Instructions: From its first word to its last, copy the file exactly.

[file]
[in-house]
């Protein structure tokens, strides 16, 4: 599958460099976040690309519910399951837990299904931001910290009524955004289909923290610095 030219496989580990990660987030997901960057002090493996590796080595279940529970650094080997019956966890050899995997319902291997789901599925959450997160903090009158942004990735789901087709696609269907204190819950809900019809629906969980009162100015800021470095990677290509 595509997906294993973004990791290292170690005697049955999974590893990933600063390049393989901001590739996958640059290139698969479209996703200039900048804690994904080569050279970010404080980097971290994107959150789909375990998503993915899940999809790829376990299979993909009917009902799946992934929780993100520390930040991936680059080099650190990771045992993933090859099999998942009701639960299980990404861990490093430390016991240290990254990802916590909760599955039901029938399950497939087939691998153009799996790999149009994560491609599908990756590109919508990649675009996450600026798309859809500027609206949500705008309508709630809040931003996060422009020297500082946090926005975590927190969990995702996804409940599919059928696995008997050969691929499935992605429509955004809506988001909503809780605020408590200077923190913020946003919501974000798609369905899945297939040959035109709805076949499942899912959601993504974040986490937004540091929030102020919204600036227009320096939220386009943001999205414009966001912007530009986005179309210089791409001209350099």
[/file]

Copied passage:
[in-house]
């Protein structure tokens, strides 16, 4: 599958460099976040690309519910399951837990299904931001910290009524955004289909923290610095 030219496989580990990660987030997901960057002090493996590796080595279940529970650094080997019956966890050899995997319902291997789901599925959450997160903090009158942004990735789901087709696609269907204190819950809900019809629906969980009162100015800021470095990677290509 595509997906294993973004990791290292170690005697049955999974590893990933600063390049393989901001590739996958640059290139698969479209996703200039900048804690994904080569050279970010404080980097971290994107959150789909375990998503993915899940999809790829376990299979993909009917009902799946992934929780993100520390930040991936680059080099650190990771045992993933090859099999998942009701639960299980990404861990490093430390016991240290990254990802916590909760599955039901029938399950497939087939691998153009799996790999149009994560491609599908990756590109919508990649675009996450600026798309859809500027609206949500705008309508709630809040931003996060422009020297500082946090926005975590927190969990995702996804409940599919059928696995008997050969691929499935992605429509955004809506988001909503809780605020408590200077923190913020946003919501974000798609369905899945297939040959035109709805076949499942899912959601993504974040986490937004540091929030102020919204600036227009320096939220386009943001999205414009966001912007530009986005179309210089791409001209350099």